Newspaper Clippings for
from the Lake Villa - Lindenhurst Review 31 August 2000
Property owners angry about forced annexation
Lindenhurst, in a surprise legal maneuver, forcefully
annexed more than 80 acres of land into the village at its
Monday night Village Board meeting, leaving some long-time
area landowners feeling angry and betrayed.
Several parcel owners said they had no inkling of the
village's move until they were notified on Tuesday by The
The urgent need for annexing the four separate parcels said
village officials, is to preserve the integrity of the
Route 45 commercial corridor and block any encroachment by
neighboring municipalities, such as Old Mill Creek. The
anchor in the corridor is the just approved Jewel-Osco
office park at the southwest corner of Sand Lake Road and
"Lindenhurst does what they want, when they want and how
they want," Bernie Webber angrily told The Review. "When
they annexed Cross Creek, we (adjacent property owners)
were supposed to get a registered letter about what was
going on, but I didn't and my name's on the (village
comprehensive plan) map."
The Webbers, who along with other Bonner family members own
about 50 acres of the annexed property along the west side
of Route 45, have a house and outbuilding and rent the
acreage out for farming. They have lived there 16 years and
like being county residents.
Jane Webber, Bernie's wife, said "I would think that we had
a right to voice our opinion and at least have a say so
Nita Bonner, whose late husband, Roy, was born on the
property and lived there 83 years, was angered that she and
others didn't receive registered letters informing them of
"The first thing they're going to do is raise taxes," she
said, noting her taxes are already high.
Baumunk said the Bonner taxes would go up, but not
drastically. He said that adding in the village's share
would make someone paying about $10,000 in Lake County
taxes, typical of large, undeveloped farm tracts, would
mean an added $600 or so.
Baumunk, who was raised on a working farm, said he's not
insensitive to farm people's control of property that's
been in their family for generations. "It was a very, very
hard thing to do," he said.
Registered letters to the owners were to go out this week,
explaining the move and its ramifications, Baumunk said.
Bernie Webber said he intends to pursue legal action
against the village.
Lindenhurst officials did not deny the basic strategy of
forced annexations — that quick action was used to annex
the properties before the parcel owners could attempt to
block it. And that legal requirements in the state statutes
don't require property owners to be notified directly prior
to the act.
Mayor Paul Baumunk prefaced what he called the very painful
decision of forced annexation at the board meeting, saying
"that there comes a time when you have to make very tough
decisions, based on what is best for future generations of
"The reason the board needs to make the decision today is
so that Old Mill Creek can not annex remaining
(unprotected) parcels tomorrow. We have to protect an
extremely valuable commercial area at Sand Lake Road and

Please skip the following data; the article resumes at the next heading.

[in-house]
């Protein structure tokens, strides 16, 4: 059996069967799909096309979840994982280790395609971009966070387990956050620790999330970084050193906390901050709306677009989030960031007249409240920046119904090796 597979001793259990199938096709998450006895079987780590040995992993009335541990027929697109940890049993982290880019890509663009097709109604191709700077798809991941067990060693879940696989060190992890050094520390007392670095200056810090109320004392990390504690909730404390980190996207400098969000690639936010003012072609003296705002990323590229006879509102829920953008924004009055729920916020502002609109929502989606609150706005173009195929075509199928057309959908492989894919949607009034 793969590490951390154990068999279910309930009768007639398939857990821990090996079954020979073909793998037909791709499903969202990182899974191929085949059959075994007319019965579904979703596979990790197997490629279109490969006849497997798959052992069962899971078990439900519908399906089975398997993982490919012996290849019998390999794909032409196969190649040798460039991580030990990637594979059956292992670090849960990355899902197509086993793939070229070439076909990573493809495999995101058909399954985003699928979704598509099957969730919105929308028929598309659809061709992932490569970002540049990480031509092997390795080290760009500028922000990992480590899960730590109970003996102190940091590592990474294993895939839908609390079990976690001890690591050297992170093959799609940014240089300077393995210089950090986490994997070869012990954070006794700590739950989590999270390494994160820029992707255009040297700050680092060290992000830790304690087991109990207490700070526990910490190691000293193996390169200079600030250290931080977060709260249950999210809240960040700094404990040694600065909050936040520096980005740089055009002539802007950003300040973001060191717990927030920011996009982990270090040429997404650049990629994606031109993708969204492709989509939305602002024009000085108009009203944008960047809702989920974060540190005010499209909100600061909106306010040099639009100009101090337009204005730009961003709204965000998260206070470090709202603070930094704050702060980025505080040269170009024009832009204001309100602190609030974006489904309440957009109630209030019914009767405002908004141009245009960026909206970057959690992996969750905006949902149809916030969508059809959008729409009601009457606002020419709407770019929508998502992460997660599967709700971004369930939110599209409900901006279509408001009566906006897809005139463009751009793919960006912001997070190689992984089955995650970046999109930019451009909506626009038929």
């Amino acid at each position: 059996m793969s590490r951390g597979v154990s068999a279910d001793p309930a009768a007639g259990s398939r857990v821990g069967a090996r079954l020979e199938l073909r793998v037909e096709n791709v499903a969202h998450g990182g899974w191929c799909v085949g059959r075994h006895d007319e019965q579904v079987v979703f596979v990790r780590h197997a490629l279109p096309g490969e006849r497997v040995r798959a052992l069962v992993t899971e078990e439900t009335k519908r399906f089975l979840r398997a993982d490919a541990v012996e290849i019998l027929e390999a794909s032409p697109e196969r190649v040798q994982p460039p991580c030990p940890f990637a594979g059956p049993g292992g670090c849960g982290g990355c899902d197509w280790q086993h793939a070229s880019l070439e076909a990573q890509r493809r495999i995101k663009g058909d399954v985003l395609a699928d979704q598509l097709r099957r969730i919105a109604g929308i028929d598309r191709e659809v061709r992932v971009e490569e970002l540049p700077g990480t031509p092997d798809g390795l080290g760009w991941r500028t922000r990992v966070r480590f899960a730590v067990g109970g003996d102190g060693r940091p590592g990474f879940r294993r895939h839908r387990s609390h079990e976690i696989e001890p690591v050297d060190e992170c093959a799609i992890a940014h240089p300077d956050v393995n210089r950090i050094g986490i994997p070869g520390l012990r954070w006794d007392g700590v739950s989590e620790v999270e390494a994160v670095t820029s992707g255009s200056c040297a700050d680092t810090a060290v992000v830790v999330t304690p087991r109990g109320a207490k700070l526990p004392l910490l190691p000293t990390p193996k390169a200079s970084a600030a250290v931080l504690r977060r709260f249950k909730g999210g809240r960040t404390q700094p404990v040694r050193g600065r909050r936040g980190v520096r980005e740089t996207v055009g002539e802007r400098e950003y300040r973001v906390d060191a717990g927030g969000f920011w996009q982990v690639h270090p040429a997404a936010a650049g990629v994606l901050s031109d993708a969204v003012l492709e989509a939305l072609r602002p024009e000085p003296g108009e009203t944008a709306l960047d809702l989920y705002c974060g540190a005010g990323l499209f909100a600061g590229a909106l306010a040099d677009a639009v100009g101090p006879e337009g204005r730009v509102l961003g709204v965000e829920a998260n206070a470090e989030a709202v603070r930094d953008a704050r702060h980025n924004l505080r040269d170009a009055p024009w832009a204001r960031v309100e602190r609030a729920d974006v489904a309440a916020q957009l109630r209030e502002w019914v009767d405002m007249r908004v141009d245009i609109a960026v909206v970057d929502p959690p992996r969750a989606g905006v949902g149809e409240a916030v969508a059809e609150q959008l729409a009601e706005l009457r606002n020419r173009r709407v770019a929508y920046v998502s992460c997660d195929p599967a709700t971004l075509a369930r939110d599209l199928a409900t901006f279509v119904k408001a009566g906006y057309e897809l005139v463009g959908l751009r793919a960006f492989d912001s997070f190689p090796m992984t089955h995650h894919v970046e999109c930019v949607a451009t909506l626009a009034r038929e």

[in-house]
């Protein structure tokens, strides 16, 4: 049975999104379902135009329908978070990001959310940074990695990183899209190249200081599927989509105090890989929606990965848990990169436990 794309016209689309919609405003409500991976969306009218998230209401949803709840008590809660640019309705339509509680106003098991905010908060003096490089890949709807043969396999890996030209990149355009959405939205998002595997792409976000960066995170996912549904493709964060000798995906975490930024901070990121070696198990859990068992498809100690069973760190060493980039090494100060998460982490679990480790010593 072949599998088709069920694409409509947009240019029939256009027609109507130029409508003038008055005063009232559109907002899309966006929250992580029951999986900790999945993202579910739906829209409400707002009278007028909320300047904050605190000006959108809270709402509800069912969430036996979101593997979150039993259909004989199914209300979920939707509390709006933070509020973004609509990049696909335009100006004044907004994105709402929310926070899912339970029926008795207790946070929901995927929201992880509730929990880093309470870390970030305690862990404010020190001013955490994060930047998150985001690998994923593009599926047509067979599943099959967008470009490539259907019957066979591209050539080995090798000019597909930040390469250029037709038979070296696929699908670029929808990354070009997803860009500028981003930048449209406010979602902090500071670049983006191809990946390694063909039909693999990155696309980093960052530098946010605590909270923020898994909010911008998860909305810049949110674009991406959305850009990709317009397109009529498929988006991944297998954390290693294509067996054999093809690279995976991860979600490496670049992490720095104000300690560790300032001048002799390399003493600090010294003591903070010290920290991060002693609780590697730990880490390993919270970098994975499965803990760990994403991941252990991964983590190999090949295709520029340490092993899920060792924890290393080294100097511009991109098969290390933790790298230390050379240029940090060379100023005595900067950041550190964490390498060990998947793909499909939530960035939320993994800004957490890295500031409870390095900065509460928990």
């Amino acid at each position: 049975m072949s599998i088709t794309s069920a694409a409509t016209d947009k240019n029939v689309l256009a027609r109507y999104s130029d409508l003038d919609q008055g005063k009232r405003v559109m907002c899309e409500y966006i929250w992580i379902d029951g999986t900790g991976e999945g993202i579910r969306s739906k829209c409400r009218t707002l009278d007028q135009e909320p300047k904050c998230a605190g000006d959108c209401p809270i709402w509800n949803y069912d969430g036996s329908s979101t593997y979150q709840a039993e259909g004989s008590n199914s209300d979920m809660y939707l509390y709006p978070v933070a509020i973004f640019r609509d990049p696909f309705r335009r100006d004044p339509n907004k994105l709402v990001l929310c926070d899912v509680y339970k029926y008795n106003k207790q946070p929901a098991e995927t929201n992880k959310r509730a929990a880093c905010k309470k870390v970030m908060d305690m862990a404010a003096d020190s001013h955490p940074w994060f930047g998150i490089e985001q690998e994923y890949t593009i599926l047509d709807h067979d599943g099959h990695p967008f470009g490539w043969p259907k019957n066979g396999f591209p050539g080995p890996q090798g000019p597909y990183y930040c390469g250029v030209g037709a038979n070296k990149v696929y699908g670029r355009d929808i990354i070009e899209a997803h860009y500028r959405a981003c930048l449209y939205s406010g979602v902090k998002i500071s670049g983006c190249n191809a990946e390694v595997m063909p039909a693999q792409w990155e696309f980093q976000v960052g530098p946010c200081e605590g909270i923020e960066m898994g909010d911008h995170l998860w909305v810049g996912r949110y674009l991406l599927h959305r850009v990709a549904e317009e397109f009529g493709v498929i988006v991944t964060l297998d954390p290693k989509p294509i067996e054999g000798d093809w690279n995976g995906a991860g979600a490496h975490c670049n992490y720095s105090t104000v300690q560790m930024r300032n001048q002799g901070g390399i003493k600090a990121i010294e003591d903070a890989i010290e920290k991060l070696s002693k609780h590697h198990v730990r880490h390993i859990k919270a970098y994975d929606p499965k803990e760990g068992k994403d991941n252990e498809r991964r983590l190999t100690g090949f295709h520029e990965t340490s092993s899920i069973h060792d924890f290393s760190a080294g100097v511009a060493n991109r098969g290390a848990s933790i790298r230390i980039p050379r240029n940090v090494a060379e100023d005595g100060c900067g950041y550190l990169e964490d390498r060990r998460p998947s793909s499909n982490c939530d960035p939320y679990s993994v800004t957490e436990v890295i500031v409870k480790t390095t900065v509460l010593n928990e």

Route 45. We just do not want to gamble with the parcels
going (to another municipality)."
The properties, all in unincorporated Lake County and taken
in four separate annexation agreements, include:
The Brooks property, 18.25 acres, just south of McDonald
Forest Preserve and north of Farmington Green. Roy (Nita)
Bonner property, 40 acres on the south end of Farmington
Green; and contiguous (to the south) by 5 acres, owned by
Bernie and Jane (Bonner) Webber. Two parcels, immediately
west of the proposed Jewel-Osco office complex site, total
about 15 acres. Three contiguous parcels also south of Sand
Lake Road, one bounded on the west by the Jewel-Osco site
and on the east side by Route 45, about six acres; the
other two parcels on the east side of Route 45, totaling
about six acres.
All the parcels were brought in under the village's Estate
classification, which is the most restrictive in terms of
zoning and use. However, all current uses by the property
owners will stay the same, said village officials. Future
uses would have to adhere to village zoning restrictions.
The annexations now complete Lindenhurst's lock on the
Route 45 corridor, from just south of Sand Lake Road, north
to Grass Lake Road, and a little beyond. Gurnee's corporate
limits come up to Route 45 on the east side.
But it was Old Mill Creek, along the east side of Route 45,
to the north of Gurnee (and Grandwood Park), that forced
Lindenhurst to annex the properties it did, say Lindenhurst
Officials cite a lack of discussion and cooperation by Old
Mill Creek officials, going back about 10 years. Thus, said
Lindenhurst Mayor Paul Baumunk and Attorney Paul Phillips,
a "working boundary agreement" did not exist, in which Old
Mill Creek would promise to stay on the east side of Route
45 and Lindenhurst on the west side.
"Working boundary agreements normally work," said Baumunk.
"If not, you have to take other steps."
Philipps said Old Mill Creek has ventured more than once
west of Route 45 to annex property, in defiance of any
Paul Koppen, mayor of Old Mill Creek for nine years, said
Lindenhurst's annexation plans don't concern the village of
about 100 people.
"I don't care what they say or do. If they want to annex
somebody, it's up to them," Koppen said.
Koppen said the concept of Route 45 as a dividing line may
have not been formalized, but it's been observed in
practice. "Our village has no intentions of going west of
Route 45," he said.
Koppen said the only parcels west of Route 45 annexed by
Old Mill Creek have been in the interests of facilitating
an Illinois Department of Transportation bypass, two or
three blocks west of existing Route 45.
The bypass is crucial to maintain the integrity of Historic
Millburn, which is contiguous to Old Mill Creek's northwest